All told, An Edible Mosaic is a cookbook that everyone can enjoy. Meaty or milky recipes can be modified with just a little creativity, so vegans need not avert their eyes. It’s a small challenge with a huge payoff, as you will surely be able to taste for yourself.

24 thoughts on “An Edible Mosaic

  1. I don’t only buy vegan cookbooks either. I buy vegetarian ones, and I buy some omni-ones too, as long as they are ‘veg-friendly’. I’ve got both Andrea Ngyuen’s Asian Dumplings book and her Tofu one, I’ve got an Italian cookbook called Beaneaters & Breadsoup (though there are sections I have to skip entirely, I love the book’s concept & the recipes I can make/adapt), I’ve got Ottolenghi’s Plenty (vegetarian) but I want to get his omni books too because I know they have great vegetable sections (a recipe with samphire!).

  2. As soon as I’m done here, I’m off to the library website to reserve a copy. I just ordered Artisan Vegan Cheese, carrageenen and agar powder from Amazon today, since I’m having trouble finding the latter two. I’m psyched to try making some “real” cheese as I miss cheese a LOT. Cheese is one of those items I sometimes eat anyway. :-)

    As for cookbooks, I have lots from when I wasn’t eating mostly vegan, so I have scope to work on changing great recipes to vegan. And I’m constantly getting cookbooks of all sorts from the library. Libraries are such a treasure!!

  3. I follow the blog and love the recipes…I have a recipe that someone Greek translated into veganese for that garlic sauce that results in a very thick mayo type sauce…must dig it up and serve it at Christmas time…nothing like Boxing day goat breath! Cheers for this great review and I am going to have to add this book to my exponentially growing list of “must haves”…who knows…maybe I can coerce it as a Christmas gift from one of my daughters…might be worth a shot ;)

  4. I don’t buy all veg books either! I like having a variety and vegifying non-veg recipes is part of the fun! LOVE Faith’s cookbook. :)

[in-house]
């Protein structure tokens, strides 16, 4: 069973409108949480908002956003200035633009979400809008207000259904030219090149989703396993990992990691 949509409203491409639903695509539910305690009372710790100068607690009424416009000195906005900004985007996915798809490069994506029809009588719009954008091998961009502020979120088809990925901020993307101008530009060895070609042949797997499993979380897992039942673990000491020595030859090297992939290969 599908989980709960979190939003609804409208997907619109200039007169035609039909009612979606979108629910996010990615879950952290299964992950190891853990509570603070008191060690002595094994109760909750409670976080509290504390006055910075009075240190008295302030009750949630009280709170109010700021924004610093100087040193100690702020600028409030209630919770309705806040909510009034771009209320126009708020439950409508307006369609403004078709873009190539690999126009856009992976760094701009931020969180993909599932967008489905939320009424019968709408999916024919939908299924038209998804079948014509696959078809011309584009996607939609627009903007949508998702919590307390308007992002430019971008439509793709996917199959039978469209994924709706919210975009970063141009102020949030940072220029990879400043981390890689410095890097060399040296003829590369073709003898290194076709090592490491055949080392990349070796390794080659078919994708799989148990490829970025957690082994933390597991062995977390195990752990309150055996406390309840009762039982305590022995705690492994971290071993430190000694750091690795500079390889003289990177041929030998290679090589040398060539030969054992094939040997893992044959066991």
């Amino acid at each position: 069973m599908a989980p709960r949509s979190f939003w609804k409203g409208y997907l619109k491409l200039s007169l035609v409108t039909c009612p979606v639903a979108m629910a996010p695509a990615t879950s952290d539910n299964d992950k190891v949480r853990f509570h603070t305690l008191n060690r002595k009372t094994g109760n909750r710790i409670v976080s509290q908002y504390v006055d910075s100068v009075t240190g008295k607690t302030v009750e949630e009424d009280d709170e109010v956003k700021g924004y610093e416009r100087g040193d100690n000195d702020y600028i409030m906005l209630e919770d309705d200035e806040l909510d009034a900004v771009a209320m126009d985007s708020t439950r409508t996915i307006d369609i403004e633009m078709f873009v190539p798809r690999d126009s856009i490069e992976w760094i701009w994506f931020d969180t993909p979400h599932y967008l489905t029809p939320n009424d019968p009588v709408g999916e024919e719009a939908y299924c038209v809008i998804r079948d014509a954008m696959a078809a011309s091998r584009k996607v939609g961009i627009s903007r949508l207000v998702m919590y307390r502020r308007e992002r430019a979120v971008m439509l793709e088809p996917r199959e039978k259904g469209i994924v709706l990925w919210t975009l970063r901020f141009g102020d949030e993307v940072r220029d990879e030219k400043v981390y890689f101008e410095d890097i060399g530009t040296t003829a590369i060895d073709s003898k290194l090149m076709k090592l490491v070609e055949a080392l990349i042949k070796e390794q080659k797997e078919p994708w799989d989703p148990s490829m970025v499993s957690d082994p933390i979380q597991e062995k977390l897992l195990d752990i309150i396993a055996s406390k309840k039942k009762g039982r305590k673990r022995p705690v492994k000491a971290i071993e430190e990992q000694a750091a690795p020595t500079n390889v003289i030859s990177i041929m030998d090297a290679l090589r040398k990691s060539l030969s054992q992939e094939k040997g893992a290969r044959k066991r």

5. I got a bunch of non-vegan cookbooks too. I like looking through food magazines as well. They’re great for inspiration and fun to veganize. Although they don’t always come out as nice as yours. :-)

  6. Thank you so much for your well thought out review! It is truly lovely, Hannah, in every way.

    I’m so glad you’re having fun playing around with dishes from the book to make them vegan! There are so many more naturally vegan dishes in the book than mujaddara (just about everything in the side dish chapter, the salad chapter, and many things in both the appetizer chapter and beans and lentils chapter), I imagined that would have been a starting point, but I should have realized you are much more creative than that! Perhaps it’s more fun to put a vegan spin on a classics like shawarma. And speaking of shawarma, I’m so glad you enjoyed it! Ever since Joanne made a vegetarian version I’ve been dying to try it with some other kind of protein – I bet soy curls were fantastic. I would love to know how you veganized the toumieh! With egg as it’s main ingredient, you are seriously a hero (aka kitchen genius) for even attempting that one.

    I completely agree with you about the layout of the spice mixture recipes — oh how I wish I had any say in that, lol!

    Thanks again, my friend.

    1. Oh yes, I know I just scratched the surface on your vegan recipe options. I’m definitely not done cooking from this inspiring book! It just made more sense to get out some initial thoughts and successes sooner than later, especially for the holiday gifting rush.

      Should have figured that the spice mixture layout was not your decision… But, at least that would be an easy thing to fix for the second print run, because I’m confident that this first printing will sell out in a flash. :)

      No need to thank me, it was my pleasure!

  7. I’ve been looking forward to buying this cookbook for myself for a while now– you make it sound even more worth it! Such a nice post. :)

  8. Add me to the group who also enjoys omni cookbooks, as well as vegan ones.

    On a completely unrelated note: WHERE did you get those adorable bowls shown in the bottom photograph?? I absolutely LOVE those!!

      1. Hannah .. THANK you for the link!! It looks like it was your creativity that though about positioning 2 of these bowls with their “hooks” interlacing!! Pier1 should be taking lessons from your styling layouts!!

  9. I agree good cooks get ideas from a variety of sources which is what keeps me coming back to your site. I am not vegan but i do incorporate vegan dishes into my meals. Also it’s nice to be able to satisfy friends dietary requirements when they visit.